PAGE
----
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I am currently doing serial communication between PC and Mitsubishi PLC at 19200 kbps for 1000 I/Os from different PLC registers using C# Serial Port Class. Polling method by periodic Tick event of the Windows.Form.Timer is used to send a READ command and wait sometime for PLC to received the READ data, then dispatching the data to the different parts of the GUI using threading. This polling methodology is found to be not efficient at all, and the performance of the GUI coupling with the communication is low.It is expected to have slight delay between the continuously and repeatedly sending of READ commands by PC, and some delay before the full data package is returned from the PLC. Is there any other way round to effectively optimize the communication performance? Such as multi-threading?

I'm afraid this is not really an answer, more a general sympathetic moan!

I write applications that communicate with the 'outside world' via RS232 and I often have difficulties with timing. I am sure you are aware that exact timings from the PC are virually impossible because you cannot control the serial port directly, you are relying on Windows to to do it when it has time ...... we use 38400 baud and yet I find collecting even moderate ammounts of data takes some time due to the build up of 'delays'. I have to add a delay into my code which is the minimum the hardware needs, but sometimes the PC delays for far longer and the whole thing becomes very slow.

I have implemented an additional thread, in one project, that performs data collection at 'exact' time intervals and it works moderately well, but I'm not sure it would improve efficiency. Since only one 'set' of data can be sent or received at anyone time.

I did set my 'communication' thread to have a higher priority that normal and that did increase the speed to some extent, have you tried that?

Best of Luck :)
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CPallini 10-Jun-10 7:33am    
Cannot this 'slow' behavior be fixed using a microcontroller between the PC and the 'outside world'?
LittleYellowBird 10-Jun-10 8:25am    
My 'outside world' is a microcontroller. It receives the 'command/data/whatever' and decides what to do and then responds. The PC has to wait for it ..... whereas a microcontroller has a handy interrupt to tell me that data has come in, on the PC the program has to poll the comms, the serial port library normally has a 'timeout' built in and if you issue too many commands to check for data the whole thing grinds to a halt. But if you don't check often enough you waste precious time.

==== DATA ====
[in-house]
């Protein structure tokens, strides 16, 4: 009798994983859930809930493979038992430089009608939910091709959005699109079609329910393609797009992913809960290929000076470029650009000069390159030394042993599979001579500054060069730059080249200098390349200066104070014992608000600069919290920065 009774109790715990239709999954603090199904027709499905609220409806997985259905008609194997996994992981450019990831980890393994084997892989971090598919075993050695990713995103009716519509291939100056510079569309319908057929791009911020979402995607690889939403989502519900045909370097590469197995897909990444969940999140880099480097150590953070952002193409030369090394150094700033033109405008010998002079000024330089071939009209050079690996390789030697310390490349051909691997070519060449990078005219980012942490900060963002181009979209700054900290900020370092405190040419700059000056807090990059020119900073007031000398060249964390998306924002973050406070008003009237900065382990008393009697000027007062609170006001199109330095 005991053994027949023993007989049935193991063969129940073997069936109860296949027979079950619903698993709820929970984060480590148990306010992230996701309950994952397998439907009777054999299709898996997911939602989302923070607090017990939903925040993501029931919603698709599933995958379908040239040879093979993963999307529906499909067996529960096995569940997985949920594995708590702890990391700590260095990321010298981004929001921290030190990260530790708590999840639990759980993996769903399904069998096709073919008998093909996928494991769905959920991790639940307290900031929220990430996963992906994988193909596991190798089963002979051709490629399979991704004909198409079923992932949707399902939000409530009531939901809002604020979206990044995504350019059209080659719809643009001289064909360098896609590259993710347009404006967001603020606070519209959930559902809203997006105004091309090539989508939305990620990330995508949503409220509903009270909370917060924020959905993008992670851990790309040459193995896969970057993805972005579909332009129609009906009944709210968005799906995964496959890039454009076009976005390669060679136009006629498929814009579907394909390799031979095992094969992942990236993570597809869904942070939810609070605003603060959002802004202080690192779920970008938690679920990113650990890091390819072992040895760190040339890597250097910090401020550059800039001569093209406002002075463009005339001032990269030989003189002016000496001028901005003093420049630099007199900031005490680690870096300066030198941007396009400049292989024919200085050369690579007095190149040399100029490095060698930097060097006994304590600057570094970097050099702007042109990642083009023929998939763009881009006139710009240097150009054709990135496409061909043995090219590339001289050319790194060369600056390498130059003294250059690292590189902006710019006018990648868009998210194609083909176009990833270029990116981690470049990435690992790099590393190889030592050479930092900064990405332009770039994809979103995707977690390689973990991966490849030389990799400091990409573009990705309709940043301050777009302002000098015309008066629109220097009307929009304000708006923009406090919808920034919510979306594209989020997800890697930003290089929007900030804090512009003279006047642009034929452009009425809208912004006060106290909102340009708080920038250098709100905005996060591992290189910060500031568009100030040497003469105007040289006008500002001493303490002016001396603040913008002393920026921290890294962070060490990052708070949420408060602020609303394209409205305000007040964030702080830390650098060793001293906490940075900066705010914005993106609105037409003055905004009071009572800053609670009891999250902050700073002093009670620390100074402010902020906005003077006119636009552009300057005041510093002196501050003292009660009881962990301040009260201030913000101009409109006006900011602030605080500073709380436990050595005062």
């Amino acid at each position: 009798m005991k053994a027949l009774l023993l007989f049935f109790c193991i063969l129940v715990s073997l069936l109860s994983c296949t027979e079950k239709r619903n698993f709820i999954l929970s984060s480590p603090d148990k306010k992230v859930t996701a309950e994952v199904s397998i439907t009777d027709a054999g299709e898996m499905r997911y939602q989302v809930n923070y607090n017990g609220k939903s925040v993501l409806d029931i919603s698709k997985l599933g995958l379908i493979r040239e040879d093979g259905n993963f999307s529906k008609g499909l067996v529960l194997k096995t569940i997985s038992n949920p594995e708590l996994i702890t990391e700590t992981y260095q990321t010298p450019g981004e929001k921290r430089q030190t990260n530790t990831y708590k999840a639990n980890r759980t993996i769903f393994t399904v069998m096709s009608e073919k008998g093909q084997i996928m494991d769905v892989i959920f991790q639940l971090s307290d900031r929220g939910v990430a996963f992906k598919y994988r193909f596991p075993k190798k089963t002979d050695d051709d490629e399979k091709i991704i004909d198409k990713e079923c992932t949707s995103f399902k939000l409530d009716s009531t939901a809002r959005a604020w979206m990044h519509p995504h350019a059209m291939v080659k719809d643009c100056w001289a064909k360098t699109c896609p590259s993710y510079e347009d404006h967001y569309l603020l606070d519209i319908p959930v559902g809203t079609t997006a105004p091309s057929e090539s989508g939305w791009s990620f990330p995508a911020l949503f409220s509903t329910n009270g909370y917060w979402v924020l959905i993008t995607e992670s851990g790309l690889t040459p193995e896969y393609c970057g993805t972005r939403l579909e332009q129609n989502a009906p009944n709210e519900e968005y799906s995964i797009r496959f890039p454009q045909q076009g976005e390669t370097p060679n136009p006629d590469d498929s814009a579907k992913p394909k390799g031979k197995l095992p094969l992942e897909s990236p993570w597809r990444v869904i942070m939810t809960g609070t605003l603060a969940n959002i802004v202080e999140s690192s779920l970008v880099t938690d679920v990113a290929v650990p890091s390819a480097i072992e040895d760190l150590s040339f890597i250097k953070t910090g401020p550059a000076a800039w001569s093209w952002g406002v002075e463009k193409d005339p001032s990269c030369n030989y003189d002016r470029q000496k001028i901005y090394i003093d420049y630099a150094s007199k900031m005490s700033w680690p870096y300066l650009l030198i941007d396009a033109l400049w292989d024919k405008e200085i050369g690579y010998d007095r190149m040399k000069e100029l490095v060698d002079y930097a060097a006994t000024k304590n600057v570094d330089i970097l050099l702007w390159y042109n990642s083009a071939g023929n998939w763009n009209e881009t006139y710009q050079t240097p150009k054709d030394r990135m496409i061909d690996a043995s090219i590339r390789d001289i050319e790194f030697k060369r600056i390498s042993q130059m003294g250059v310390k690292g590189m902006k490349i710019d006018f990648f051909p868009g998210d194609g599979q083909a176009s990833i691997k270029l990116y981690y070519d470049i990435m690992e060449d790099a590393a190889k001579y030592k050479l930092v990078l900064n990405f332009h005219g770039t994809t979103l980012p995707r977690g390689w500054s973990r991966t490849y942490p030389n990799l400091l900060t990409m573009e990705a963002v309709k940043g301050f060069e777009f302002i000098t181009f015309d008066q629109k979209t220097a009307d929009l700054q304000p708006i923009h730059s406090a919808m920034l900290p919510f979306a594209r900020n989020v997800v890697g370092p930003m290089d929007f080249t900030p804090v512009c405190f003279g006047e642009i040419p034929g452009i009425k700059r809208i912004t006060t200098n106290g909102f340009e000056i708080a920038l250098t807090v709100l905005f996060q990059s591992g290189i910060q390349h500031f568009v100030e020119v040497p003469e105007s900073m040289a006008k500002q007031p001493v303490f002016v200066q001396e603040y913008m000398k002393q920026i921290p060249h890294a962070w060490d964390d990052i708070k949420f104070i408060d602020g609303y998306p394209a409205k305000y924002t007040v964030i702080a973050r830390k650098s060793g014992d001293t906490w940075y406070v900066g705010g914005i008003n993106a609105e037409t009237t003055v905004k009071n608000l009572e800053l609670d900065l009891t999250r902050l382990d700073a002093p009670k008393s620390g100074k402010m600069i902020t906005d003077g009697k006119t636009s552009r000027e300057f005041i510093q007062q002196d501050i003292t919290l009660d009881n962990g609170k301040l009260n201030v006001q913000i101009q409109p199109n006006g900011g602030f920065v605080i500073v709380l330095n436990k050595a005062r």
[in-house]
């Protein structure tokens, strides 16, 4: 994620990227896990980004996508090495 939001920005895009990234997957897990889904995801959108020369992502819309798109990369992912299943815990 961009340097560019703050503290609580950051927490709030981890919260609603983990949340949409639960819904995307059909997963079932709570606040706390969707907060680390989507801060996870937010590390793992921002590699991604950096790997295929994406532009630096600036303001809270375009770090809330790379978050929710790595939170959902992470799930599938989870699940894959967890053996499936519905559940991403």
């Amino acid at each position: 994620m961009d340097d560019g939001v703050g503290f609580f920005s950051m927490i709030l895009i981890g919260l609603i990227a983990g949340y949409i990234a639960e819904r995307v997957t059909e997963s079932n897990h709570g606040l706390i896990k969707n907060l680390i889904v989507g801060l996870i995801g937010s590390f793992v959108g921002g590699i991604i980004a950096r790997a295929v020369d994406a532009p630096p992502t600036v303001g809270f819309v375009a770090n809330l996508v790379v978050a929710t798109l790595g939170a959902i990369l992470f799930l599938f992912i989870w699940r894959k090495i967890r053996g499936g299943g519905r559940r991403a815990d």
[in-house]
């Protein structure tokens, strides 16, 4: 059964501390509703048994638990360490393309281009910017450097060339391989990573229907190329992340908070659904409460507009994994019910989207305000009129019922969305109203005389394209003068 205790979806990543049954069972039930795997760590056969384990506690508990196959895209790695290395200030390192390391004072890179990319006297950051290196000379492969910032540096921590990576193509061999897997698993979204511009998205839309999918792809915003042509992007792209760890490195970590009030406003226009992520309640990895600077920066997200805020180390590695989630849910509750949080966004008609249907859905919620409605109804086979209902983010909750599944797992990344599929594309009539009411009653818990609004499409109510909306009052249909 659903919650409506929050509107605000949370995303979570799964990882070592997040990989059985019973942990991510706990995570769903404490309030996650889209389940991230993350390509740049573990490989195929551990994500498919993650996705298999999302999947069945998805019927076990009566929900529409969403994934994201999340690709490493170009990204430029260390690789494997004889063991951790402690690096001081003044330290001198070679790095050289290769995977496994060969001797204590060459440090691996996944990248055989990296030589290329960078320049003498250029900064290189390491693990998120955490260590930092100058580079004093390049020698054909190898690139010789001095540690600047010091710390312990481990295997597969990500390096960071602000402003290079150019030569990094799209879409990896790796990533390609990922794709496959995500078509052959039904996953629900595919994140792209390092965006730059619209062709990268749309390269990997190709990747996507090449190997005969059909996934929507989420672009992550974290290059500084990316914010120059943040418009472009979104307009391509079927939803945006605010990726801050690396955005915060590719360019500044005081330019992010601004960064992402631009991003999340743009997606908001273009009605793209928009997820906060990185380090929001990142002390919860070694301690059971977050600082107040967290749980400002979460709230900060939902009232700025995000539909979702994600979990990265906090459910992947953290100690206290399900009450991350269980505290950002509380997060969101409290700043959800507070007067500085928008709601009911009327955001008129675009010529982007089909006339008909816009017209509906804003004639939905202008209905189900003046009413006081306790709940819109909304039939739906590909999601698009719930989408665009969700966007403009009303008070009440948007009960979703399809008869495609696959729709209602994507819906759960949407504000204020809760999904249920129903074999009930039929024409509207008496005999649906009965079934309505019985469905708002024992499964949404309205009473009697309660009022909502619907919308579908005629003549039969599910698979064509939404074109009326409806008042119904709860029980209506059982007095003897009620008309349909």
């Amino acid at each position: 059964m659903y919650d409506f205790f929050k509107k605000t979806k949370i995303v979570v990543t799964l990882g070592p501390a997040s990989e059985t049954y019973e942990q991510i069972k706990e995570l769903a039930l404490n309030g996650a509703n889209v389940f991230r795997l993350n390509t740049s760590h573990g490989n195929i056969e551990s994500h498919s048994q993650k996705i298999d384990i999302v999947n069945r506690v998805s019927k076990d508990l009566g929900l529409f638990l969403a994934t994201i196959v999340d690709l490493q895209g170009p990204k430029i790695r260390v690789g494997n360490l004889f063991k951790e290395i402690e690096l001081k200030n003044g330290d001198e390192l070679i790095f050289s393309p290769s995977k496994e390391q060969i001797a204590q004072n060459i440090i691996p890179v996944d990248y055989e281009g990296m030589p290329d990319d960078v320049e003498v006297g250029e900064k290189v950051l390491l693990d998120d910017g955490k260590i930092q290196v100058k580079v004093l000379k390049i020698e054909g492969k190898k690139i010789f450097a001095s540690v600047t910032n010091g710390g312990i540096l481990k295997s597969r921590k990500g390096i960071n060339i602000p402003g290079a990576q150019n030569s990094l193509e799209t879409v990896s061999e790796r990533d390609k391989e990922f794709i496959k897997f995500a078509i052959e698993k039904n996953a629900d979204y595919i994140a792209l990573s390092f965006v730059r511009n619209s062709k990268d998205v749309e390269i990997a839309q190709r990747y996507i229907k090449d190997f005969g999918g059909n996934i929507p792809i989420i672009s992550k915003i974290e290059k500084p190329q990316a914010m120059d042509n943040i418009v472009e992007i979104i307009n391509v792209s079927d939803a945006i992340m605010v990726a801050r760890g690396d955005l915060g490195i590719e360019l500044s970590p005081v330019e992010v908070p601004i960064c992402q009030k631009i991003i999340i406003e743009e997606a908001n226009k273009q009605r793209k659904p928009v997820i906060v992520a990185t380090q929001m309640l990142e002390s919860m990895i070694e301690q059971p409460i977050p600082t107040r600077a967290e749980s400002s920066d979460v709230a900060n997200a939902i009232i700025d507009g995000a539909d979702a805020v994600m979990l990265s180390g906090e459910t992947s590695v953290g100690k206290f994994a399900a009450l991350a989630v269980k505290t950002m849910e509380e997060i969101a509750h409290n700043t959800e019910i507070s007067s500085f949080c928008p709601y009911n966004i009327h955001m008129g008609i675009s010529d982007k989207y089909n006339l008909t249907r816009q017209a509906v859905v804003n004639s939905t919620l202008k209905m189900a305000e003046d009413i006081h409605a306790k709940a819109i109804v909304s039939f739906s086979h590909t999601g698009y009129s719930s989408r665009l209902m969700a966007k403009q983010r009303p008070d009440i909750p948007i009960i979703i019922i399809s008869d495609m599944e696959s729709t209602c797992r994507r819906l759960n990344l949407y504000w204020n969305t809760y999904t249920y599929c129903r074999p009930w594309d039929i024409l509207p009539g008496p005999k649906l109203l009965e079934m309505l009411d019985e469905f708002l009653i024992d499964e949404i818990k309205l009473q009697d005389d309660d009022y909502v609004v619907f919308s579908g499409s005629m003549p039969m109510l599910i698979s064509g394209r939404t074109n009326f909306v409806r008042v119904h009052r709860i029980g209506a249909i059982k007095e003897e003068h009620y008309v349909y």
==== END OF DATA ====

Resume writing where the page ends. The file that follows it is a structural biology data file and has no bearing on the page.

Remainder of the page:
zhofft 10-Jun-10 21:41pm    
So, you've been using a high priority thread to initiate a Timer for the SerialPort scanning? I'm trying to do such thing in order to seperate the UI and SerialPort Scanning at best, since there is obvious delay of sending data using Timer/Thread when the UI is changing. Actually, I'm quite interested to know more about the 'exact' time interval you've been managed to handle using the .NET framework as I found the delay of the communication comes in quite a portion from the poor time handling.
This is my answer to your comment on your original question (I've put it here so that you get notification that I have added a message :) )

Hhmmm, I am afraid my 'exact' timing is a fudge and may not help you :-O , here's the story.....

Years ago I calulated the correct timer setting to give me the sampling rate that I needed on a project that records a signal level at set rate, but I found the timer was always slower than I expected. I could 'tweak' the timer setting and get it just right on that PC, on that day ..... but on another machine or a few days later if would be wrong! (I guess it depends on ehat processes are running etc) The error could be 10% or 20%. My customer might well run a 2 hour experiment and that meant the experiment would either take an extra 10 or 20 minutes OR they would have 10 or 20% less points of sample data (depending on how I decided it was finished) - neither situation was acceptable. My solution was to dynamically adjust my timer setting, using the Real Time Clock to check my timer. The Real Time Clock has its own crystal and is not affected by the PC's actions.

I set the timer to the calculated value then at intervals of a few seconds I check the number of samples that I have against the the number I should have, caluculated from the Real Time clock. I then tweak the timer setting to get the timer correct, until I get the correct number of samples in a given time. Obviously if the user runs a new app that uses lots of resources it takes a few seconds to adjust but most of the time they just set the PC off doing an experiment and leave it.

It is sufficiently accurate for my customers' needs as their signal does not change rapidly. I think it is a resonable compromise for my system. This is all done for hardware that was originally designed before the company that I worked for realised that PC's could not do accurate timings (long before I joined) and all our new hardware has is own timers and buffers, which solves my problem.

I can imagine that in many situations this would not be an acceptable solution, but I am happy to share it with you in case you can use it. Comms is always a headache (we've started to change to USB and I still have timing issues with too! :rolleyes:), hope I've helped a little,

Good Luck with your project :)
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